Some parents survived this harsh winter when their children were confined to the house better than others. The wise parents were those who were prepared. The same preparation will help with the long summer months about to come.
This preparation involves providing opportunities for children to be creative rather than relying on nintendo and television to fill the long hours. There are many ways to do this and the following are just a few suggestions. Create a "dignified junk" box. This is a very big cardboard box in which you put things you might ordinarily throw away but save because they have the "potential" to be used as something else or made into something wonderful. That would include, among millions of other possibilities, string, ribbon, colorful wrapping paper, rubber bands, egg boxes, tissue paper, toilet paper rolls, pieces of toys that fell apart, broken jewelry, left-handed glove, pieces of material, old picture books, greeting cards, catalogues, boxes and on and on.
Sometimes the only time the children have to pursue a hobby is when they are forced by unforeseen circumstances to stay in the house.
When you start doing this, you may never again throw anything away because you get caught up with its potential.
When the winds blow, or it gets too hot or miserable to be outdoors, take out the box and add scissors, paste, scotch tape, needle and thread and whatever else creative children need and let them create wonderful things to their hearts content. Starting a scrapbook is also fun. This requires that you save old magazines and newspapers in preparation. A young child can make a book of all the things that start with the different letters of the alphabet. If a child has a hobby, like collecting airplanes, she could cut out all of the stories about airplanes. If she likes sports, she could cut out pictures of her favorite players. It helps to encourage your children to start a hobby. Children can spend many happy hours pursuing it.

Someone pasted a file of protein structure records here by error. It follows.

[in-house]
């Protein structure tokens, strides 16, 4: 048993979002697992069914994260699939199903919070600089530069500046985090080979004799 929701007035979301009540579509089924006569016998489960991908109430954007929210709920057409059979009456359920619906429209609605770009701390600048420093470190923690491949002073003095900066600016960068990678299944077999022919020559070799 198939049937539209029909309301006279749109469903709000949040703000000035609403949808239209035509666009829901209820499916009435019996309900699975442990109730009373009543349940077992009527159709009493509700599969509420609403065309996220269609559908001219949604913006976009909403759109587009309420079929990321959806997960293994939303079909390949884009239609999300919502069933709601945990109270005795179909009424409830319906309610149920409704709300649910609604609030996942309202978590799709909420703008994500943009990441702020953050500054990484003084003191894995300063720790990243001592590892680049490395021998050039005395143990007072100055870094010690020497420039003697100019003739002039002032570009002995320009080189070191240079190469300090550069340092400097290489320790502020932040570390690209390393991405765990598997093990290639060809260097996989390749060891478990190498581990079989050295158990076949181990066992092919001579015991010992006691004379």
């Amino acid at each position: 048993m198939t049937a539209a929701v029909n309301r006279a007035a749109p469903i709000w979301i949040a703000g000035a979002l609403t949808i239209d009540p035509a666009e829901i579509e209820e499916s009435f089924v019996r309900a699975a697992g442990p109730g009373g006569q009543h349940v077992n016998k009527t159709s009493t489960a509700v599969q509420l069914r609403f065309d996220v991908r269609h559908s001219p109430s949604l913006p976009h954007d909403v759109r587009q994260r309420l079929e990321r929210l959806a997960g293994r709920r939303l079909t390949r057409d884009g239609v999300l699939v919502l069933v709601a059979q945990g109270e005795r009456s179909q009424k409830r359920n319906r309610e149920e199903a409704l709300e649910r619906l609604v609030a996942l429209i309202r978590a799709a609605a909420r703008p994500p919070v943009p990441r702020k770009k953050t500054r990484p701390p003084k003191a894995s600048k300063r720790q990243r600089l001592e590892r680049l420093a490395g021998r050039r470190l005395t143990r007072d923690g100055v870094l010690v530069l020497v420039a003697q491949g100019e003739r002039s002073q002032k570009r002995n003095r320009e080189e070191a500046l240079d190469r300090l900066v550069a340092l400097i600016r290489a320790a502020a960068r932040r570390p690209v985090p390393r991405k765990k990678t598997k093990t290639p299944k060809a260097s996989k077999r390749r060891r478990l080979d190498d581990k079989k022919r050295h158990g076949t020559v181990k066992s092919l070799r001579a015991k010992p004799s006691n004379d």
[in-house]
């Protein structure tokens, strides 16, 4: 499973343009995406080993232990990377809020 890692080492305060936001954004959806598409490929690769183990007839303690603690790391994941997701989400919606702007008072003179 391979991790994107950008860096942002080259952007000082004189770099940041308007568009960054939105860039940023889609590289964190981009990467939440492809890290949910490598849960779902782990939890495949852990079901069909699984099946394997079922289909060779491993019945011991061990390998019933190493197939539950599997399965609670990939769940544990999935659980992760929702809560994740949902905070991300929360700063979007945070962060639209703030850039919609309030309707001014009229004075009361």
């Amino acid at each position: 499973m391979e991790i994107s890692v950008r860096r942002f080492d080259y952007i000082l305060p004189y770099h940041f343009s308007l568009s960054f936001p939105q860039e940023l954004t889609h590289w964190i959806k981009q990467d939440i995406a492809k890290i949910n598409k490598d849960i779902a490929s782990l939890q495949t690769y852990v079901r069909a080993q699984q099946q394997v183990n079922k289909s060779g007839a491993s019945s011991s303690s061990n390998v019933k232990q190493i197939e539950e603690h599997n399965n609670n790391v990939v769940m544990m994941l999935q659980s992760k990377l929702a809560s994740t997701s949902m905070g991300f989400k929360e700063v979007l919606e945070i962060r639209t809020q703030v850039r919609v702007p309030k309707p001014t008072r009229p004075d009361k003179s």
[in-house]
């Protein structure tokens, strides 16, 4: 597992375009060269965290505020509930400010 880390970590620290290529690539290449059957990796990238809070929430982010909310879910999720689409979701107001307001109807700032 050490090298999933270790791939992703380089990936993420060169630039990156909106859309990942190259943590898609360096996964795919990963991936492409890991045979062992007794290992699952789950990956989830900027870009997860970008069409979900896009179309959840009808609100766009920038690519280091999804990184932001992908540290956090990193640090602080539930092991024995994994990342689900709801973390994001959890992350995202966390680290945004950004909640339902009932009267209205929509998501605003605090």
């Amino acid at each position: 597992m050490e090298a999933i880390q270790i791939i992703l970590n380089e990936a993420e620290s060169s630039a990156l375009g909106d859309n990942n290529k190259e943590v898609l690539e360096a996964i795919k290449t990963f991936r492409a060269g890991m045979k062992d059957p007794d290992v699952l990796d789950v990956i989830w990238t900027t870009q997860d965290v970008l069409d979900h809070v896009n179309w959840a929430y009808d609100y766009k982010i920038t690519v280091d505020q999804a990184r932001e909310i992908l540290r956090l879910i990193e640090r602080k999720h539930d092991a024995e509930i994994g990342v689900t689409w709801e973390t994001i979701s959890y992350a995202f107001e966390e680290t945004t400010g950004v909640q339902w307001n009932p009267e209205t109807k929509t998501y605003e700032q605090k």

Hobbies like collecting stamps, baseball cards, coins, and on and on require a great deal of time. Sometimes the only time the children have to pursue a hobby is when they are forced by unforeseen circumstances to stay in the house. If you are ready with the suggestion and the materials, they might become interested, enjoy themselves and learn a great deal at the same time. If you have a camcorder, you might suggest that older children write a script, dress the part, act in, and film their own movie.
In anticipation of this activity, you might get another cardboard box in which to throw old clothes. It is a good idea to stockpile materials for cooking. These would include but not be limited to cake mixes, pie ingredients. cookie mixes, jello, puddings and so on. The children could help prepare a meal. Other materials you might want to have on hand are puzzles, clay, crayons, and magic markers. Do not forget board games, legos, blocks and cards. If you are given enough warning that the children will be confined to the house for a period of time, go to the library as quickly as possible and get out as many books as are permitted. When you choose books for children's pleasure reading, choose those which are at least a year below their current reading level at school. For younger children, choose those with no writing or only one word per page. Provide a comfortable atmosphere for reading.
There should be comfortable chairs with good lighting available.
We tend to make the most comfortable room the one that has the television in it. Close up the television and declare that room off limits. Instead provide the atmosphere, the opportunity and the encouragement for your children to make creative choices.
If done right, you and your children might even begin to look forward to these periods of unforeseen togetherness.
First published in 1994